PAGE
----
I’ve spent part of this morning listening to a podcast lecture organized by Folger on the subject of foreign impressions of China. The three panelists are Rachel DeWoskin, author of Foreign Babes in Beijing and a former actress in the Chinese soap opera of the same name, Orville Schell, the distinguished China scholar and author of many books, and our man James Fallows.
The lecture is informal and funny; all three authors recount humorous stories of their experiences in the country as well as observations they’ve made. In particular, their account of how the world looks from the Chinese perspective is well worth listening to.
The link to the podcast is here.
(via China Digital Times)…
The venerable China Daily has announced that our very own Yunnan Provincial Government has become the first in China to use Twitter, perhaps unaware of the irony that Twitter is tucked snugly behind the Great Firewall of China and is thus unavailable- without a proxy- to the general public.…
In honor of Thanksgiving Day I’d like to take the opportunity to thank each and every one of you for reading this blog, particularly those of you who have commented and e-mailed over the past year. It’s been a pleasure conversing with such an intelligent, well-informed audience. I hope you’ll continue sticking around!…
Our friend Daniel Gross continues his journey in China for Slate, this time traveling down the Yangtze River to report on progress of the Three Gorges Dam. For the most part this report avoids the inaccuracies that characterized his last one. But at the bottom of the article, in an aside, Gross wonders why he can’t find chocolate in China.
Shanghaiist says that if Gross wants chocolate, he had plenty of options- from the mundane to the sublime- right in their fair city. Actually, Gross doesn’t even have to go that far. Virtually every town in the country has a local shop (å°å–éƒ¨) or market ï¼ˆè¶…å¸‚) that sells Dove chocolate bars, which to the taste buds of this chocolate-fan aren’t half bad.
Not to mention, most markets of a decent-size have chocolate ice cream bars and most towns and small cities have cake shops. I’ve eaten chocolate cake at birthday parties in which I was the only foreign guest.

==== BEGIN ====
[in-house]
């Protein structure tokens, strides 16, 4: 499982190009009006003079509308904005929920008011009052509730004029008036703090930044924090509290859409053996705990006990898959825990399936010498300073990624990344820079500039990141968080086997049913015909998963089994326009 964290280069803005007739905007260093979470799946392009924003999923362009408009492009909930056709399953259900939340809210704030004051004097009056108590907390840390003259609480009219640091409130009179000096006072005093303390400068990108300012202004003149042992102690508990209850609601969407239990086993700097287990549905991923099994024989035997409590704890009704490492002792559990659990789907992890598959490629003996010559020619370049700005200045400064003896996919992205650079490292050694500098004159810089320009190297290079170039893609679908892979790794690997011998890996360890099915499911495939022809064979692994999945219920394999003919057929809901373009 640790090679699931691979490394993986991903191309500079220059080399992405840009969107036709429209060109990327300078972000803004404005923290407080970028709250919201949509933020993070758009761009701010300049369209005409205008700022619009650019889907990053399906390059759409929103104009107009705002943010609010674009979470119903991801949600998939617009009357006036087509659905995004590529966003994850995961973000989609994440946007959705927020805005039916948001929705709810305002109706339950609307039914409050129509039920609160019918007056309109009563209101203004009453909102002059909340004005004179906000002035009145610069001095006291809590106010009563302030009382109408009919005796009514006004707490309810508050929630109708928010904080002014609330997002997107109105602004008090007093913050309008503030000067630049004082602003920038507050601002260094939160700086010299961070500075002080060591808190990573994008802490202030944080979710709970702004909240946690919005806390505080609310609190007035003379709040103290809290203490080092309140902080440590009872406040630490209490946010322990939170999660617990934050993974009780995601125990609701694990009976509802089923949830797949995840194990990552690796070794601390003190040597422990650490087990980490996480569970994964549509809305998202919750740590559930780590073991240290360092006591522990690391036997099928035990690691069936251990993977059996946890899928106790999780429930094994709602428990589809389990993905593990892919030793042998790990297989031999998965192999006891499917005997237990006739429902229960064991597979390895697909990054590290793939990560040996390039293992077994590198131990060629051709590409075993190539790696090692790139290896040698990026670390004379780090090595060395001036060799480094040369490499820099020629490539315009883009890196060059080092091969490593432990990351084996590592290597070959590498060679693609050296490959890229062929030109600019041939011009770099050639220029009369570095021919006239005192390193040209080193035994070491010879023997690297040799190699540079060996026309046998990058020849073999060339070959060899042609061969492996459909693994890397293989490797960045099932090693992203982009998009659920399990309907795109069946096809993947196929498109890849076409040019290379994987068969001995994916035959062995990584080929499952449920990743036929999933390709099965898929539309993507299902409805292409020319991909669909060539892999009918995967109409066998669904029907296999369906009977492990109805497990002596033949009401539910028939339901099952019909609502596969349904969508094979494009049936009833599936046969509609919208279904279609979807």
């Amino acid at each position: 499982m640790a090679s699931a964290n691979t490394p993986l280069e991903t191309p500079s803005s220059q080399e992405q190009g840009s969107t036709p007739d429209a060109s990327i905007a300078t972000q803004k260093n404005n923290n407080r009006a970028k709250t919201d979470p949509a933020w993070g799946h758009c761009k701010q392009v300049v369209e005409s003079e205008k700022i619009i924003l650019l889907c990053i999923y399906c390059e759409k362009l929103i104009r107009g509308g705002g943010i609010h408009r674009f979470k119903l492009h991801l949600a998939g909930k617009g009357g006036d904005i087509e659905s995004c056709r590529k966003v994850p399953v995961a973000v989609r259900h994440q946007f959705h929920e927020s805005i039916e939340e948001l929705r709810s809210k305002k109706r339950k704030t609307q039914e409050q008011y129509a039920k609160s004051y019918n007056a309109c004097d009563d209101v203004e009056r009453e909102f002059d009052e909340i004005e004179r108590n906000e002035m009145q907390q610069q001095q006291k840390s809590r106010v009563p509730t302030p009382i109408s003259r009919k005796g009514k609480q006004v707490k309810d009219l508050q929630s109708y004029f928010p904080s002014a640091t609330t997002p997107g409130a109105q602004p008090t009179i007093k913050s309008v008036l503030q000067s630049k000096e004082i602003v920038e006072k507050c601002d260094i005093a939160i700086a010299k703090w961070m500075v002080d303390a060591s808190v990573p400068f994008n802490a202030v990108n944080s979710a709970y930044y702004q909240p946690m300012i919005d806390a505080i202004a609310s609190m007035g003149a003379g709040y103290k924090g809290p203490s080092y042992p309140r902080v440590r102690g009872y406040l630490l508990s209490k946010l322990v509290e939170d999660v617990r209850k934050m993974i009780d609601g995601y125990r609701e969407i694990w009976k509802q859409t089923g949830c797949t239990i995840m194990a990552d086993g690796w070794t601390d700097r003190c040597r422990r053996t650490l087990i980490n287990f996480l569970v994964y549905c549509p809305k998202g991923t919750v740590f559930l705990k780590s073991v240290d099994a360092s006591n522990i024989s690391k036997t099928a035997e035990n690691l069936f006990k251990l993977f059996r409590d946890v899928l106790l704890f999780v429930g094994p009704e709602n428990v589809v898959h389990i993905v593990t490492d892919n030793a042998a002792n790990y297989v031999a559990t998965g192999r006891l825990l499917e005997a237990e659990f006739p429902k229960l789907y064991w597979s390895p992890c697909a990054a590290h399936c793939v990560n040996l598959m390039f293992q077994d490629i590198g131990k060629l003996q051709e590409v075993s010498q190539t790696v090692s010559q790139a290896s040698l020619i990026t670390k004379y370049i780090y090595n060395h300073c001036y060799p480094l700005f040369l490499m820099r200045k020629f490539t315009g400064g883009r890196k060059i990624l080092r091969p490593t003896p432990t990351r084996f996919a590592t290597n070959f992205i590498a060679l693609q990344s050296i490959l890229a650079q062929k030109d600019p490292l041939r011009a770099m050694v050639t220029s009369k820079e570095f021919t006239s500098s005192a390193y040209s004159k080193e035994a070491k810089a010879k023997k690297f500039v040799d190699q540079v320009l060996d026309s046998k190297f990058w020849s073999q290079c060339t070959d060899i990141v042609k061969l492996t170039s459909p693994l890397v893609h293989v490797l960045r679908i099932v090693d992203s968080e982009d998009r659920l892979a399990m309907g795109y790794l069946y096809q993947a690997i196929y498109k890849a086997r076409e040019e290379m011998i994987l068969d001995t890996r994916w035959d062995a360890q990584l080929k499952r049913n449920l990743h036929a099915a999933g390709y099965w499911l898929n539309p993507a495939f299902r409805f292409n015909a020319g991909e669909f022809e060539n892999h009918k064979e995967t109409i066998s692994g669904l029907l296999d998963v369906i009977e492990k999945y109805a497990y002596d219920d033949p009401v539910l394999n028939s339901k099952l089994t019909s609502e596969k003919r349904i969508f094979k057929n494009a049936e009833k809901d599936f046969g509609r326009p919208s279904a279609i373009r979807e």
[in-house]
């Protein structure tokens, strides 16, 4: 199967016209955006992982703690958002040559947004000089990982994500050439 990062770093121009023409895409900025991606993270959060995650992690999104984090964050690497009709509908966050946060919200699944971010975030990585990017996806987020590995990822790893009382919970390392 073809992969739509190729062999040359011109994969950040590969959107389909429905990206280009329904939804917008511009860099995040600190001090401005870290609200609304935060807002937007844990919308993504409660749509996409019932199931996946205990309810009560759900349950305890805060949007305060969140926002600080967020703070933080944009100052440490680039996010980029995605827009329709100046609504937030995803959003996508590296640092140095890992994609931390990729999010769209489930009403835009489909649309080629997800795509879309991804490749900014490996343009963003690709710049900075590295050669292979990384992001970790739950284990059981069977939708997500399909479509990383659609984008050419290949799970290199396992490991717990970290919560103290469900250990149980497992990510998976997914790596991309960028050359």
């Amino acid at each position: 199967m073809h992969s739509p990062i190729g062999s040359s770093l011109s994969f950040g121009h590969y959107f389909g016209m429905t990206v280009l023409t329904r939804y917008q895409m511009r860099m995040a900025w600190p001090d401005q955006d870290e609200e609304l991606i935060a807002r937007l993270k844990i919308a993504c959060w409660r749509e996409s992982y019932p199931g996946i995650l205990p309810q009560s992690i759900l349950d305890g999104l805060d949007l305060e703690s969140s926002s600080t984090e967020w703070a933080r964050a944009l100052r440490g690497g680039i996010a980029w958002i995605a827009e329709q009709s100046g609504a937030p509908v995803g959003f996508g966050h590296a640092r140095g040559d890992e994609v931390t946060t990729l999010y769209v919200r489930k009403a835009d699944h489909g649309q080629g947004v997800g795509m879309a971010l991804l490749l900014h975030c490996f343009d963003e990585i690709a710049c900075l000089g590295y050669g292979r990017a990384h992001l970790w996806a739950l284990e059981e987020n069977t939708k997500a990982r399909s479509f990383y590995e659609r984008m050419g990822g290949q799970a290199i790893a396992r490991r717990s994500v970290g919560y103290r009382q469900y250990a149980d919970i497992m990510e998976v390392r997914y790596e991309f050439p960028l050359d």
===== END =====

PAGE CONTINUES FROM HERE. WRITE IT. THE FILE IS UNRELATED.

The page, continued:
In Kunming, even local shops sell Snickers and one or two places have Twix, Hersheys, and the like. Run-of-the-mill chocolate is available nearly everywhere, even in the countryside. While on bicycle trips chocolate bars function as energy food for mornings and early afternoons when fruit sold by the side of the road just won’t cut it.
In a way I sympathize with Gross; no doubt he hasn’t spent much time in China and his editors have asked him to make sweeping generalizations in line of what Slate’s readers expect. But simply asking a local where to find chocolate would have sufficed, no?…
Slate’s Daniel Gross has made a couple of lazy and incorrect assumptions in his recent column about real estate in China:
In Shanghai, which is China’s New York, locals and expats are doing their best to foist American-style consumerism onto China’s rising masses€”with mixed results. Starbucks has opened several hundred stores, even though China has no coffee-drinking culture to speak of. As it spreads into China, Toys “R” Us is trying to convince higher-income Chinese parents that toys are a part of a childhood, not a distraction from preparation for the all-important national college entrance exams.
I’m guessing Gross looked at a per capita coffee consumption chart and concluded from China’s microscopic rate that there ‘was no coffee culture to speak of’. Most of my Chinese friends would beg to differ; a good many of them drink coffee regularly and enjoy it; every Starbucks I’ve been to in China has been crowded, from Chengdu to Beijing to Qingdao to Shenzhen.
What’s more interesting is the extent that coffee culture differs in China from the West. Few shops serving coffee are open very early, and for the most part Chinese people seem to enjoy their coffee during the late afternoons and evenings. The culture of jamming cups of Joe down in order to satisfy a morning caffeine fix- a culture I wholeheartedly subscribe to- doesn’t really exist. But the popularity of coffee houses throughout the country attests to the rising growth of the number of coffee drinkers in China.